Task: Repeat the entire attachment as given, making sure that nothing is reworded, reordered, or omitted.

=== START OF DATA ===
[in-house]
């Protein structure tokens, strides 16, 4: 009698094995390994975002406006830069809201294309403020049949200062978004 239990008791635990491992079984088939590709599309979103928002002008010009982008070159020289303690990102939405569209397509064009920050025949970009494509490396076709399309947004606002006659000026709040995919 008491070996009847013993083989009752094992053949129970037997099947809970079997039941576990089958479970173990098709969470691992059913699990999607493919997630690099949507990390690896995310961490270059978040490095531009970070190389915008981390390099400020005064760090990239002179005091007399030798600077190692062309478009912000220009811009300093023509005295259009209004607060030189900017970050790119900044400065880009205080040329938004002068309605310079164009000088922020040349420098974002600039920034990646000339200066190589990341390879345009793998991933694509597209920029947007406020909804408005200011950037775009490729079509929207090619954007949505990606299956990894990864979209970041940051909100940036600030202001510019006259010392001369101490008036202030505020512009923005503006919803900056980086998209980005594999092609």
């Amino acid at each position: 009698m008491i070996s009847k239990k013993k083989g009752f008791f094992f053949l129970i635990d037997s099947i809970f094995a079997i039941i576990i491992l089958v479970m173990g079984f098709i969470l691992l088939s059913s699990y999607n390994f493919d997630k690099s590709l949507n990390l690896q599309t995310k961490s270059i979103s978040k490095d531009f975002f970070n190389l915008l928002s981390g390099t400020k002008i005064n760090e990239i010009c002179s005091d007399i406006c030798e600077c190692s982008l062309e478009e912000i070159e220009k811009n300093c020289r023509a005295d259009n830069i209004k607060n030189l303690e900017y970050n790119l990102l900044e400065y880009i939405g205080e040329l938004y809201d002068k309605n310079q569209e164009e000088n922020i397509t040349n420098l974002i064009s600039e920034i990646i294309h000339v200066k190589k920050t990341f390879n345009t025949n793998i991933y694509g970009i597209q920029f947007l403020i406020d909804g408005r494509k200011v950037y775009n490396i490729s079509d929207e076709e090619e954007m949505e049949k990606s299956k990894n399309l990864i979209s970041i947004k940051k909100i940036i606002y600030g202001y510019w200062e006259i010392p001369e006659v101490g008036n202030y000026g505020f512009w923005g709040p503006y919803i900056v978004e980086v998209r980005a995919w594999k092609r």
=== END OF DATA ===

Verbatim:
[in-house]
């Protein structure tokens, strides 16, 4: 009698094995390994975002406006830069809201294309403020049949200062978004 239990008791635990491992079984088939590709599309979103928002002008010009982008070159020289303690990102939405569209397509064009920050025949970009494509490396076709399309947004606002006659000026709040995919 008491070996009847013993083989009752094992053949129970037997099947809970079997039941576990089958479970173990098709969470691992059913699990999607493919997630690099949507990390690896995310961490270059978040490095531009970070190389915008981390390099400020005064760090990239002179005091007399030798600077190692062309478009912000220009811009300093023509005295259009209004607060030189900017970050790119900044400065880009205080040329938004002068309605310079164009000088922020040349420098974002600039920034990646000339200066190589990341390879345009793998991933694509597209920029947007406020909804408005200011950037775009490729079509929207090619954007949505990606299956990894990864979209970041940051909100940036600030202001510019006259010392001369101490008036202030505020512009923005503006919803900056980086998209980005594999092609």
């Amino acid at each position: 009698m008491i070996s009847k239990k013993k083989g009752f008791f094992f053949l129970i635990d037997s099947i809970f094995a079997i039941i576990i491992l089958v479970m173990g079984f098709i969470l691992l088939s059913s699990y999607n390994f493919d997630k690099s590709l949507n990390l690896q599309t995310k961490s270059i979103s978040k490095d531009f975002f970070n190389l915008l928002s981390g390099t400020k002008i005064n760090e990239i010009c002179s005091d007399i406006c030798e600077c190692s982008l062309e478009e912000i070159e220009k811009n300093c020289r023509a005295d259009n830069i209004k607060n030189l303690e900017y970050n790119l990102l900044e400065y880009i939405g205080e040329l938004y809201d002068k309605n310079q569209e164009e000088n922020i397509t040349n420098l974002i064009s600039e920034i990646i294309h000339v200066k190589k920050t990341f390879n345009t025949n793998i991933y694509g970009i597209q920029f947007l403020i406020d909804g408005r494509k200011v950037y775009n490396i490729s079509d929207e076709e090619e954007m949505e049949k990606s299956k990894n399309l990864i979209s970041i947004k940051k909100i940036i606002y600030g202001y510019w200062e006259i010392p001369e006659v101490g008036n202030y000026g505020f512009w923005g709040p503006y919803i900056v978004e980086v998209r980005a995919w594999k092609r």